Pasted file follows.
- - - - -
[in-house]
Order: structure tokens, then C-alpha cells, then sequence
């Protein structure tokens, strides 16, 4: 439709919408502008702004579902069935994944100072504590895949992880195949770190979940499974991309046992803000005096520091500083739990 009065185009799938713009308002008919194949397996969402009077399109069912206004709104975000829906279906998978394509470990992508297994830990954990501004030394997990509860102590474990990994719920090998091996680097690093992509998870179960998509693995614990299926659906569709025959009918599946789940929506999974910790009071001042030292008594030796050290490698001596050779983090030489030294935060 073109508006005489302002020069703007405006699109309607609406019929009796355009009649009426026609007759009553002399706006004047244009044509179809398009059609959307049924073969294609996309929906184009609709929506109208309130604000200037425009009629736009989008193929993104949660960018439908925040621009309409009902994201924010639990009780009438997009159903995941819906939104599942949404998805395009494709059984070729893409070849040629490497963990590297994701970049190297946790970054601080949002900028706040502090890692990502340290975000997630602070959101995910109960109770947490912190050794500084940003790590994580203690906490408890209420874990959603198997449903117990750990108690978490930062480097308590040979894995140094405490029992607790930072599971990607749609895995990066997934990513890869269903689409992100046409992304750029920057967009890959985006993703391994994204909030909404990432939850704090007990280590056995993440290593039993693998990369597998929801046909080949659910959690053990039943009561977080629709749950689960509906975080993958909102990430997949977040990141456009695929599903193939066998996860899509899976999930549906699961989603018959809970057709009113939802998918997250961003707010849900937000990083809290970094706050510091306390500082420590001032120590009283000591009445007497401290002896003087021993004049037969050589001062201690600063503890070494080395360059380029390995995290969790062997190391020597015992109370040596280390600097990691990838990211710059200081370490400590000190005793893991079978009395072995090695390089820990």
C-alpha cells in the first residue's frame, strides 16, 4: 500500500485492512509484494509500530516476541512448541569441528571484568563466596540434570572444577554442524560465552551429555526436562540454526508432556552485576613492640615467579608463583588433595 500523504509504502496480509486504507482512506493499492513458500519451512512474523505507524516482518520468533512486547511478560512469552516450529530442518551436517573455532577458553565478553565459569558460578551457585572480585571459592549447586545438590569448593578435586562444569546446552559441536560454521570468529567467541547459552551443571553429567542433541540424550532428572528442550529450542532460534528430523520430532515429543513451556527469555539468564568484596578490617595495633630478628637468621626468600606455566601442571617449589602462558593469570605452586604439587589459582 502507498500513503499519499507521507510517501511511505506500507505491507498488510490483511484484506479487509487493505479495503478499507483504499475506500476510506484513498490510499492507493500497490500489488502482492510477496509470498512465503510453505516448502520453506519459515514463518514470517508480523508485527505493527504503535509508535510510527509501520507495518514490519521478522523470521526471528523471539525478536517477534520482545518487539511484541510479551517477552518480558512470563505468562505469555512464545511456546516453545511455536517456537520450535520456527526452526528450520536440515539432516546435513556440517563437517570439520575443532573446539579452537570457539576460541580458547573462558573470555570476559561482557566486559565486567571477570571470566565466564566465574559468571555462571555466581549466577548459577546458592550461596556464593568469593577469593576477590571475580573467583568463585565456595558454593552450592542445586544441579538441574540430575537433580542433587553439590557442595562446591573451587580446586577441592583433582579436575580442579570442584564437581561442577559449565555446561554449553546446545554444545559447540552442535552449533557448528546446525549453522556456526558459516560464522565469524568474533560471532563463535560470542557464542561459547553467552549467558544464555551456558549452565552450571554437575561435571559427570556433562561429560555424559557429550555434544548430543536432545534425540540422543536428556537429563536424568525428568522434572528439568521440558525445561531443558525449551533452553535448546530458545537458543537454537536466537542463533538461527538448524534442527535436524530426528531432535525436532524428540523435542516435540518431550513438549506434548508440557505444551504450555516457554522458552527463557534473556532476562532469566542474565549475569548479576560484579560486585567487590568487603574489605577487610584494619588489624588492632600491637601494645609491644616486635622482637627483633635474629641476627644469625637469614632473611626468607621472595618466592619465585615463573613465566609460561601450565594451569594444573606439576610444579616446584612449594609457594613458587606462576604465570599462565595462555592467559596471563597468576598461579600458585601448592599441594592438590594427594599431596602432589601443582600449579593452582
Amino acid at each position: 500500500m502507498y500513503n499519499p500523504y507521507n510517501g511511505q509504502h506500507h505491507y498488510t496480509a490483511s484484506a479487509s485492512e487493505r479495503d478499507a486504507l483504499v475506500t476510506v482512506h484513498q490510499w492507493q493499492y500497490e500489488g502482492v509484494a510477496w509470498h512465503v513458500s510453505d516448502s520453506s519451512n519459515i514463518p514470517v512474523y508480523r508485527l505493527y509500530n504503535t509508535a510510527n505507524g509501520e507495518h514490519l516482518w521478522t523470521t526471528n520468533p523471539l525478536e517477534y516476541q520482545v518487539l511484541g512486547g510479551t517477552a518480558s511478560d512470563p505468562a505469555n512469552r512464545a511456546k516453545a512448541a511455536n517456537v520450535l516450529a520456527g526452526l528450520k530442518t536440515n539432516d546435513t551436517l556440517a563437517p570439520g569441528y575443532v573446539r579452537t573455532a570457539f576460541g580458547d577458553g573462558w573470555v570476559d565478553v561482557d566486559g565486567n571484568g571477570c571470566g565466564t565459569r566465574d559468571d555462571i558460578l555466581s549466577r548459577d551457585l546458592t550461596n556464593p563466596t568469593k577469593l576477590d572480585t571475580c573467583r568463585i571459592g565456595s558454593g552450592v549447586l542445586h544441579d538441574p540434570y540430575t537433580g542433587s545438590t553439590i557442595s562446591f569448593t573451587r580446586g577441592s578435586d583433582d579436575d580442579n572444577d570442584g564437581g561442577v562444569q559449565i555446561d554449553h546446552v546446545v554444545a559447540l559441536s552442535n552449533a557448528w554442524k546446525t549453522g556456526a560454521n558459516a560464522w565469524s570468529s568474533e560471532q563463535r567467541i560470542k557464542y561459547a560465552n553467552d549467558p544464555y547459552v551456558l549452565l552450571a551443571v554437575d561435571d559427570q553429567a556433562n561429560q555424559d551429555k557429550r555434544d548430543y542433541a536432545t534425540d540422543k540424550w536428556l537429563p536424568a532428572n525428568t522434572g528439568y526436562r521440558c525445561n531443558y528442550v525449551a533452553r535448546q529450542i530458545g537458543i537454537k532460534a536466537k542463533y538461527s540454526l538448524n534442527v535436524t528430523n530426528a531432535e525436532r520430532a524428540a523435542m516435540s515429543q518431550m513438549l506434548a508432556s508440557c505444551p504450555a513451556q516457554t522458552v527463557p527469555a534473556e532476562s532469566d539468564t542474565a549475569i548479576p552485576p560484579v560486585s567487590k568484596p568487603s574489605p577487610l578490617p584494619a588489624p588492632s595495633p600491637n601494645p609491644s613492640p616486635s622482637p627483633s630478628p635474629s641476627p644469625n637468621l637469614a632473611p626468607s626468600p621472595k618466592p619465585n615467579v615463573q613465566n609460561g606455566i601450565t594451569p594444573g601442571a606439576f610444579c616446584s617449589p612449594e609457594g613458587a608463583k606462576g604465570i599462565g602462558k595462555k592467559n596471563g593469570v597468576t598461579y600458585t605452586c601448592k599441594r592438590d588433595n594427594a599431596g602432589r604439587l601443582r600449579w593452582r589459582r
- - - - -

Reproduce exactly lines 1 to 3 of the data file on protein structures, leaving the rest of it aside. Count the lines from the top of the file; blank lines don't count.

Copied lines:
[in-house]
Order: structure tokens, then C-alpha cells, then sequence
């Protein structure tokens, strides 16, 4: 439709919408502008702004579902069935994944100072504590895949992880195949770190979940499974991309046992803000005096520091500083739990 009065185009799938713009308002008919194949397996969402009077399109069912206004709104975000829906279906998978394509470990992508297994830990954990501004030394997990509860102590474990990994719920090998091996680097690093992509998870179960998509693995614990299926659906569709025959009918599946789940929506999974910790009071001042030292008594030796050290490698001596050779983090030489030294935060 073109508006005489302002020069703007405006699109309607609406019929009796355009009649009426026609007759009553002399706006004047244009044509179809398009059609959307049924073969294609996309929906184009609709929506109208309130604000200037425009009629736009989008193929993104949660960018439908925040621009309409009902994201924010639990009780009438997009159903995941819906939104599942949404998805395009494709059984070729893409070849040629490497963990590297994701970049190297946790970054601080949002900028706040502090890692990502340290975000997630602070959101995910109960109770947490912190050794500084940003790590994580203690906490408890209420874990959603198997449903117990750990108690978490930062480097308590040979894995140094405490029992607790930072599971990607749609895995990066997934990513890869269903689409992100046409992304750029920057967009890959985006993703391994994204909030909404990432939850704090007990280590056995993440290593039993693998990369597998929801046909080949659910959690053990039943009561977080629709749950689960509906975080993958909102990430997949977040990141456009695929599903193939066998996860899509899976999930549906699961989603018959809970057709009113939802998918997250961003707010849900937000990083809290970094706050510091306390500082420590001032120590009283000591009445007497401290002896003087021993004049037969050589001062201690600063503890070494080395360059380029390995995290969790062997190391020597015992109370040596280390600097990691990838990211710059200081370490400590000190005793893991079978009395072995090695390089820990």